Cosmic Book News would like to thank Greg Pak for taking time out of his busy schedule to answer our questions. We would also like to thank DC’s own Alex Segura and Alex Nagorski who helped make this interview possible.

Villain’s Month hits the DCU New 52 in September with JUSTICE LEAGUE #23.1: DARKSEID, ACTION COMICS #23.2: ZOD, BATMAN/SUPERMAN #3.1: DOOMSDAY, and more!


Gail Simone Wants To Do A Faora Comic Book For DC

Regardless what you felt about the Man of Steel movie, one stand out – at least for me – was the character of Faora, played by German actress Antje Traue.

Arguably she was more bad ass than Zod.

Well, I’m obviously not the only one that has noticed as a certain popular DC Comics writer known for her take on female characters has chimed in.

Gail Simone, presently writing Batgirl for DC and Red Sonja for Dynamite, and who has a fierce-fan following, wants Faora.

“I just want to write Faora. That’s all,” Simone tweeted.

Faora gave a great showing as a female comic book character in the Man of Steel; how about for DC Comics as well?

Let’s make it so Mr. DiDio!





Brew’s Crew: Mongul, Dictator of Warworld


(Editor’s note: This is another in a series of irregularly-scheduled columns by Managing Editor Byron Brewer, mainly dealing with cosmic comics and their many denizens. Mr. Brewer’s opinions do not necessarily reflect that of He welcomes both raves and opposing views.)

By Byron Brewer

Like all the beings in the DCU, Mongul has gone through many roboots, revamps and even death.

We are not sure which version will wind up in the pages of Green Lantern during Villains Month in September, but we hope the New 52 Mongul is an awesome alien threat!

Don’t take this for canon: Mongul is the ruler of a planet called Warworld where he entertains himself with gladiator-style games of life and death — mostly death. Mongul once captured Superman to use him in those games, but the Kryptonian joined forces with the alien Draaga, forcing Mongul to flee.

Through torture, Mongul was forced to join the Cyborg Superman (currently returning in Supergirl, of all places!) in order go have revenge on Superman and to turn Earth into another “war world.” In the process, the hometown of Green Lantern Hal Jordan was destroyed, leading him to join Superman and others in his battle against Mongul.

After his defeat, Mongul was imprisoned in a prison for intergalactic criminals only to escape during a riot. His first target was Green Lantern, but the one he found was not Hal Jordan but Kyle Rayner. He was again defeated, this time by Rayner with help from Superman.

Mongul was re-imprisoned but escaped again (monotonous, isn’t it?), leaving nothing but death in his wake. His escape craft wrecked and Mongul was near death, but he was teleported to a planet where he is saved by its benevolent population. Mongul repaid this kindness by tyrannically taking over the world (from the pages of the evening news!). The populace surprises Mongul by giving in to a virus and mass suicide rather than his tyranny.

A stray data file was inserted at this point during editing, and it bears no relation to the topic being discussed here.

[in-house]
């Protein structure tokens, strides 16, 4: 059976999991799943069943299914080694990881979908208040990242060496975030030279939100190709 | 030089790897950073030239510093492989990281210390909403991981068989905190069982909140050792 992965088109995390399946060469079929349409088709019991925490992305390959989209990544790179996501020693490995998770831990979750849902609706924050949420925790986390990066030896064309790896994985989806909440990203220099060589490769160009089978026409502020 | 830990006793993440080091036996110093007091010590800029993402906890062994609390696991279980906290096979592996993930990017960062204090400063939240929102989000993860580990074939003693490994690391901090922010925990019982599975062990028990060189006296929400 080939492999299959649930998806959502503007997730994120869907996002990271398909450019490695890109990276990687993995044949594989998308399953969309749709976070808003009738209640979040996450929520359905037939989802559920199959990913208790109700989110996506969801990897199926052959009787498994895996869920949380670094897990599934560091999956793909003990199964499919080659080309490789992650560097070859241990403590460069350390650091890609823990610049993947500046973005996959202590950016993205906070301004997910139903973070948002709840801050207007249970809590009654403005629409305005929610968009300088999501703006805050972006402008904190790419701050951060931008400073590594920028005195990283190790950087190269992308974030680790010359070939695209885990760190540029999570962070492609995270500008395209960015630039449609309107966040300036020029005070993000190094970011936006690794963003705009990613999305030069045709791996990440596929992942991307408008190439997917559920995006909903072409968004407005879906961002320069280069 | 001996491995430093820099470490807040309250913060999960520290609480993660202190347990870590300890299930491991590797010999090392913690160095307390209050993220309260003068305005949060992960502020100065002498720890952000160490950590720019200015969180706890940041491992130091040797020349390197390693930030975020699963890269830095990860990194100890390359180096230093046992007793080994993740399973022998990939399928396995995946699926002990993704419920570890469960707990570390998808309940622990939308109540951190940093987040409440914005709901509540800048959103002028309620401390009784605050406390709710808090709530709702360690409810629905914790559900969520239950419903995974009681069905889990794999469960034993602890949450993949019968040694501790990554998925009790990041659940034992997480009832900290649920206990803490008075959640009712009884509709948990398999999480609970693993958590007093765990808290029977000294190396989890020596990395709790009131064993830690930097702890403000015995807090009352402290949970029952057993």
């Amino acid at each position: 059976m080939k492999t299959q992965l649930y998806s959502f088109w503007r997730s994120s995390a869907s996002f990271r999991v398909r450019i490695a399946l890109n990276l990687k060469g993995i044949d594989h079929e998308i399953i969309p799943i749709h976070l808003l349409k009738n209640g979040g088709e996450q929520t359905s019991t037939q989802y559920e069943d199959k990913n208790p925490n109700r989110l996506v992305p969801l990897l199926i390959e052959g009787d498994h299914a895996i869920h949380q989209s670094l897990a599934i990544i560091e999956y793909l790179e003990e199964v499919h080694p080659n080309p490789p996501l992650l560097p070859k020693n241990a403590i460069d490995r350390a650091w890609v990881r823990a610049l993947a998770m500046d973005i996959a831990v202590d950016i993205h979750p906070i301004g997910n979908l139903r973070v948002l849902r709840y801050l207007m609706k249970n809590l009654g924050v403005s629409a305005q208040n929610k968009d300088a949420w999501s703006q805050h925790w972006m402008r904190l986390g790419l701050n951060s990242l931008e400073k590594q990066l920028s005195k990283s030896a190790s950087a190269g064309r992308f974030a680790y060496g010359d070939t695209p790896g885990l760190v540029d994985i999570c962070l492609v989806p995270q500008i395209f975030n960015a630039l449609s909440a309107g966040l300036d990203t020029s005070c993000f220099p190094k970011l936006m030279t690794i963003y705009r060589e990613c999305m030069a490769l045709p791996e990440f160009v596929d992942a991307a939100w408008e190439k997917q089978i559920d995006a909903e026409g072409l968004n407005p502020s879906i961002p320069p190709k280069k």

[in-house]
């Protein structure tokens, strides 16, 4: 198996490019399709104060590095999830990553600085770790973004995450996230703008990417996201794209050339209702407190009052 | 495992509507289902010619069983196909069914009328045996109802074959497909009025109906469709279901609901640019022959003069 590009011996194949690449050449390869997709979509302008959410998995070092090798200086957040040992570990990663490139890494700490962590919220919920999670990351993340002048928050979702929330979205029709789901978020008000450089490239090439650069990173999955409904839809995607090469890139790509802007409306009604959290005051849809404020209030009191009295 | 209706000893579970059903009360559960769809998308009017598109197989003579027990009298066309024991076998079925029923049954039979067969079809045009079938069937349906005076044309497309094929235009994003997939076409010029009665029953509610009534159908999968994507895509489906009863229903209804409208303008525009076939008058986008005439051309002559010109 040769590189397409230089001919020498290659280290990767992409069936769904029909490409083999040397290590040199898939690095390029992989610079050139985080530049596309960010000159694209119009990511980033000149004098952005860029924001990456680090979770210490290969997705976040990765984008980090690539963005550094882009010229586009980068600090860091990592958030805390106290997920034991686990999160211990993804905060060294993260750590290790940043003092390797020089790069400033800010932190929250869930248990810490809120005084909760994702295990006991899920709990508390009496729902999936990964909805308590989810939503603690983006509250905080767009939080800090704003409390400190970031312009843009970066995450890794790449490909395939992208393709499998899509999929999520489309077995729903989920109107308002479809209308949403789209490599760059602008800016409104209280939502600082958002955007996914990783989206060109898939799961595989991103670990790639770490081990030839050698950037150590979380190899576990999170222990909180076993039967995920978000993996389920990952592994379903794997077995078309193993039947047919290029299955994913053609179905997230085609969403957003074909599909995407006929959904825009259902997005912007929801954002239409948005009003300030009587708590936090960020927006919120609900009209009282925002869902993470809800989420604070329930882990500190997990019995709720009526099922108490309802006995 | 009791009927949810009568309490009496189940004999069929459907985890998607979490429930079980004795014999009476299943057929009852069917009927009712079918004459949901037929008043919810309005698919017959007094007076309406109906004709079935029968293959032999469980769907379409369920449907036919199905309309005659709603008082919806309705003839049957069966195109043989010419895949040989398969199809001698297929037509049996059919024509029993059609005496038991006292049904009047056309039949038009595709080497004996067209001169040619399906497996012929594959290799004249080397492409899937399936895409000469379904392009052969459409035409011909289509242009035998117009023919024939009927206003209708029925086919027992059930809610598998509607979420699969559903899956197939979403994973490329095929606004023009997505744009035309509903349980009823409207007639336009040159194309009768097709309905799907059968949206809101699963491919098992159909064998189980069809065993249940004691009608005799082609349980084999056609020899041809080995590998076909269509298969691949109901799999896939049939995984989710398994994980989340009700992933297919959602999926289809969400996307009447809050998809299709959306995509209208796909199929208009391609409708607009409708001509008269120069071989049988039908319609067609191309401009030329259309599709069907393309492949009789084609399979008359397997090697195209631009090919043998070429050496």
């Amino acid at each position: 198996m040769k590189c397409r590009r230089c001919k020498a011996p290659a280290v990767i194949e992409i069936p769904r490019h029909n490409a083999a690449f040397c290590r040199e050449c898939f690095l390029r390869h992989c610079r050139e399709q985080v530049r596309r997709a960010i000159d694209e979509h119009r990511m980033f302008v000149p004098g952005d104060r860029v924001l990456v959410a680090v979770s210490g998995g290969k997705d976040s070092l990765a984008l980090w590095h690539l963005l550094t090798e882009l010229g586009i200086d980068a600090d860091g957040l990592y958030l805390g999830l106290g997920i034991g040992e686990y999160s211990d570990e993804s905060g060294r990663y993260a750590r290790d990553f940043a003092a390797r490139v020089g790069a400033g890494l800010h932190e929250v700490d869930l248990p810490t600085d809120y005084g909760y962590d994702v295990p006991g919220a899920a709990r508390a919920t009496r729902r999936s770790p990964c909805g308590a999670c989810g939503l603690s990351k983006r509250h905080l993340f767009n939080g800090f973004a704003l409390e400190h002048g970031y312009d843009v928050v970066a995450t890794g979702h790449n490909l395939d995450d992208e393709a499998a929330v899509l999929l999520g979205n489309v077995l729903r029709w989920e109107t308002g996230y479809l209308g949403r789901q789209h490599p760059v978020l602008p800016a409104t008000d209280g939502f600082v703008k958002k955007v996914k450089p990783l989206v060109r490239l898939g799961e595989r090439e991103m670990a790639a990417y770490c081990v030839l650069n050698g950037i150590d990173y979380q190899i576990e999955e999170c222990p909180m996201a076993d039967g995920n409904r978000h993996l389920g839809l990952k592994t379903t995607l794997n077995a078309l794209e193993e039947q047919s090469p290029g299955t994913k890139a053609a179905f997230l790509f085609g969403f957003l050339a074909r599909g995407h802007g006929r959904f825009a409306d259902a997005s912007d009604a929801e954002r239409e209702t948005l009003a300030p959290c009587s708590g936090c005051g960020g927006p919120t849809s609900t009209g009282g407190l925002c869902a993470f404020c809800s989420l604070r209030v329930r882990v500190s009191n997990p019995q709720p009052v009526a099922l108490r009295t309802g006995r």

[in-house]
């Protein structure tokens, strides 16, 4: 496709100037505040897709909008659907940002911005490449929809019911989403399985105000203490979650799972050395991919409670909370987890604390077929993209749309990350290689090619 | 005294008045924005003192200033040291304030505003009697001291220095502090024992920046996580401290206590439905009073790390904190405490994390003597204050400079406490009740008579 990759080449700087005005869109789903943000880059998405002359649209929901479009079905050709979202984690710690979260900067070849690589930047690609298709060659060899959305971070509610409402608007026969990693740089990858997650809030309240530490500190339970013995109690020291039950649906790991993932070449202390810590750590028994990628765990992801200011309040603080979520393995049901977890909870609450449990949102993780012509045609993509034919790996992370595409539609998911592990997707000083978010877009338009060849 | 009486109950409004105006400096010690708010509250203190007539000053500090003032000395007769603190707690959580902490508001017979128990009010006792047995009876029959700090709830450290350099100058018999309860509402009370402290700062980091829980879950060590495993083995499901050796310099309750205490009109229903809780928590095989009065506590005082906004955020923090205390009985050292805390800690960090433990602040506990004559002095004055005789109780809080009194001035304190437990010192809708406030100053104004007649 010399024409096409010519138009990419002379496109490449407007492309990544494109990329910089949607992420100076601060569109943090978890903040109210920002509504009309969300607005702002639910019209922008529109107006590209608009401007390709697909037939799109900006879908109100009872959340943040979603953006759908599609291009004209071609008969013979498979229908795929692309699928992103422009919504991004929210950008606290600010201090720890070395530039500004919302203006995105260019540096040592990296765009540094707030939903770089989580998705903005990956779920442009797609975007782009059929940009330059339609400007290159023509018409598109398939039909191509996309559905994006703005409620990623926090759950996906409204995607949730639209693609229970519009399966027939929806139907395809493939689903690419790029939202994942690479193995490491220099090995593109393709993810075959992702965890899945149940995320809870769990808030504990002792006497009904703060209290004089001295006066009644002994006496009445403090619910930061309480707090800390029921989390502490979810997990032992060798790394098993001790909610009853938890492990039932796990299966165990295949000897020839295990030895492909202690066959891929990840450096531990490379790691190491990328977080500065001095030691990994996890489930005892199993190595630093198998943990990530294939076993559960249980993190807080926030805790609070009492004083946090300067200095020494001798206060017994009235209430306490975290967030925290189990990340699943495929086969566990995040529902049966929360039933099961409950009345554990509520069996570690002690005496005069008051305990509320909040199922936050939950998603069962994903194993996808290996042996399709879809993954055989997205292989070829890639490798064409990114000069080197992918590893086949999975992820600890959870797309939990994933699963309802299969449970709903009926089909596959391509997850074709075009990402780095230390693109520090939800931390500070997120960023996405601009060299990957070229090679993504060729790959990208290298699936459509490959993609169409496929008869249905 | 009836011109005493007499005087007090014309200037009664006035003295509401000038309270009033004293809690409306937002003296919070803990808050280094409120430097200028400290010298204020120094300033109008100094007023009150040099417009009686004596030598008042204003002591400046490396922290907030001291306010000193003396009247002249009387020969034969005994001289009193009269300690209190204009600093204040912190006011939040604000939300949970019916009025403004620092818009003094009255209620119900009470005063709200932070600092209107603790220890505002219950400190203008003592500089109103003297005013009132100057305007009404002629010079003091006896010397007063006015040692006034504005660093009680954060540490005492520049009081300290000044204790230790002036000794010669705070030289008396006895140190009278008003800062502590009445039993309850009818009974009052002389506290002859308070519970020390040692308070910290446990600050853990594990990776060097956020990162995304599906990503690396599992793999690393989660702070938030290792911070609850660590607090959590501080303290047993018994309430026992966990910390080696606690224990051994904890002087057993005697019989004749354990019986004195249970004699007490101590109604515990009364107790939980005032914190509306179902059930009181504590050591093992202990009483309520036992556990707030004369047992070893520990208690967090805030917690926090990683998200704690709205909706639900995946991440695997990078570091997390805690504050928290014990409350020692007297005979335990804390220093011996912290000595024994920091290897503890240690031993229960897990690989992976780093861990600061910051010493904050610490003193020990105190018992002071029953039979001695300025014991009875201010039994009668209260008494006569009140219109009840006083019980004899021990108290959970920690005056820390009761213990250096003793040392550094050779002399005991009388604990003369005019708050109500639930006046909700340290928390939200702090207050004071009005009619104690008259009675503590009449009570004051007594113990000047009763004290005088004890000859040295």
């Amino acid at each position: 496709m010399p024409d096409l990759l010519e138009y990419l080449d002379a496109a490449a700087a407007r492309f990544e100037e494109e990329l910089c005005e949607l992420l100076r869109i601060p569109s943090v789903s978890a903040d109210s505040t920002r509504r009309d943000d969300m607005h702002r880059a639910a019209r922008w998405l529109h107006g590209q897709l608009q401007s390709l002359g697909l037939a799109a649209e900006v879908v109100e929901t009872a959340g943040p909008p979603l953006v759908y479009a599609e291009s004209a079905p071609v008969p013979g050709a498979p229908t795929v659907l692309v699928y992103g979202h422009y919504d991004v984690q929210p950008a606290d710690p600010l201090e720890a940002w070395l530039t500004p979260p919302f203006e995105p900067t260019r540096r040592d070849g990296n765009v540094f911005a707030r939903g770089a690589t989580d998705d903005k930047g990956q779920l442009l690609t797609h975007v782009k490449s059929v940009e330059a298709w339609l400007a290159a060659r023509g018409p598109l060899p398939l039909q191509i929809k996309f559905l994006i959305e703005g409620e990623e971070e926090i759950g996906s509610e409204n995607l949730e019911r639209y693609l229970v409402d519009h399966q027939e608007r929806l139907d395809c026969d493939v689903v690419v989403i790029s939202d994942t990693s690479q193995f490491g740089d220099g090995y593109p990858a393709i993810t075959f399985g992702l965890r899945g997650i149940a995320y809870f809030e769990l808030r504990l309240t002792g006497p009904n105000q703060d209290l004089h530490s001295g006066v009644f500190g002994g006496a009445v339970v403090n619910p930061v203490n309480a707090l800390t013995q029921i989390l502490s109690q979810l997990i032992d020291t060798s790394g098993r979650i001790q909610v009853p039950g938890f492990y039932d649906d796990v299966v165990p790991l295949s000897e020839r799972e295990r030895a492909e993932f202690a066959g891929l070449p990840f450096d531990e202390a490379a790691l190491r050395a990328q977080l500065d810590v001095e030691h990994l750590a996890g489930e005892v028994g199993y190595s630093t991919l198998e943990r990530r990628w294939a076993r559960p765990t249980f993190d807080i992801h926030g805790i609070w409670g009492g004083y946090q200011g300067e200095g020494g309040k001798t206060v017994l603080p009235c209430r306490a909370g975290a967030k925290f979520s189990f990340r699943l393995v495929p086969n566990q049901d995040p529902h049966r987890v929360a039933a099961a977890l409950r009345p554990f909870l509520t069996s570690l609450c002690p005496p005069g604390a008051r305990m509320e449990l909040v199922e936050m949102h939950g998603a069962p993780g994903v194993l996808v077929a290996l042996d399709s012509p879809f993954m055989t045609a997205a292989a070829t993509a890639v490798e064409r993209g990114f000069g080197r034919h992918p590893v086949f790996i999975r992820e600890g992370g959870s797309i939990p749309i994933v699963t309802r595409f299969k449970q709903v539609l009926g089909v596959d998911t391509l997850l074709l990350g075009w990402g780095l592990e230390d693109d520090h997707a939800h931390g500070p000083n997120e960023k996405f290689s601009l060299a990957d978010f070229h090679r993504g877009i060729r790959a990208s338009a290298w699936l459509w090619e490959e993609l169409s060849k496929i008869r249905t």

During the Underworld Unleashed storyline, the demon lord Neron began offering supervillains enhanced power in exchange for their souls, all by the lighting of a candle. Mongul was one of those offered the deal, but his pride caused him to decline and he threatened Neron. In response, Neron seemingly beat the alien ruler to death, taking his soul in the process.

As Mongul rises again in the New 52 during Villains Month, we hope for a more powerful, more threatening, more cosmic Mongul.

Since his co-creator Jim Starlin will be writing the epic tale, odds are pretty good!


Justice League Villains Month Solicits Include Darkseid & Lobo

Here are the Justice League Villains Month solicits from DC Comics for this coming September.

Each cover will feature a special 3D gimmick cover.



Written by GREG PAK
3-D motion cover by IVAN REIS and JOE PRADO
On sale SEPTEMBER 4 • 32 pg, FC, $3.99 US • RATED TFor Darkseid, Lord of Apokolips, you conform or die. Now born into his realm is an anomaly who looks to challenge that. A trickster, who will go to any length to survive even if it means sacrificing worlds to do it—leading to an Earth shattering confrontation between The Man of Steel and a Dark Lord.



3-D motion cover by AARON KUDER
On sale SEPTEMBER 11 • 32 pg, FC, $3.99 US • RATED TDeep in the dark corridors of space, lives a black-hearted being of unimaginable power. He’s witnessed horrors beyond description and committed unparalleled evils. In all of history, no being has ever been capable of as much chaos and terror as this lone individual. This is the story of the man called Lobo. He’s coming. And he’s bringing all of hell with him.



3-D motion cover by BRIAN BOLLAND
On sale SEPTEMBER 18 • 32 pg, FC, $3.99 US • RATED T
You can’t stop dialing! In a special VILLAINS MONTH coda to the fan-favorite DIAL H series, a lost E-dial is discovered by four young criminals on the run in Littleville. But who is chasing them? And will they figure out how to control this nefarious 



3-D motion cover by MIKEL JANIN
On sale SEPTEMBER 25 • 32 pg, FC, $3.99 US • RATED T
An army of super villains has been built throughout The New 52 during 2013 — but for what purpose? Learn about the villains that have paved the way for the world of FOREVER EVIL.


Justice League of America Villains Month Solicits

DC Comics revealed the Justice League of America Villains Month solicits for September.

(Via Huffington Post)


Written by MATT KINDT
3-D motion cover by TONY S. DANIEL and MATT BANNING
On sale SEPTEMBER 4 • 32 pg, FC, $3.99 US • RATED T

Is it a death wish that makes Floyd Lawton put on the mask of Deadshot? Or is something more sinister pulling at Floyd when he becomes a relentless assassin who feels nothing for his victims? Discover the truth behind Deadshot’s secret history in this issue!



3-D motion cover by TONY S. DANIEL and MATT BANNING
On sale SEPTEMBER 11 • 32 pg, FC, $3.99 US • RATED T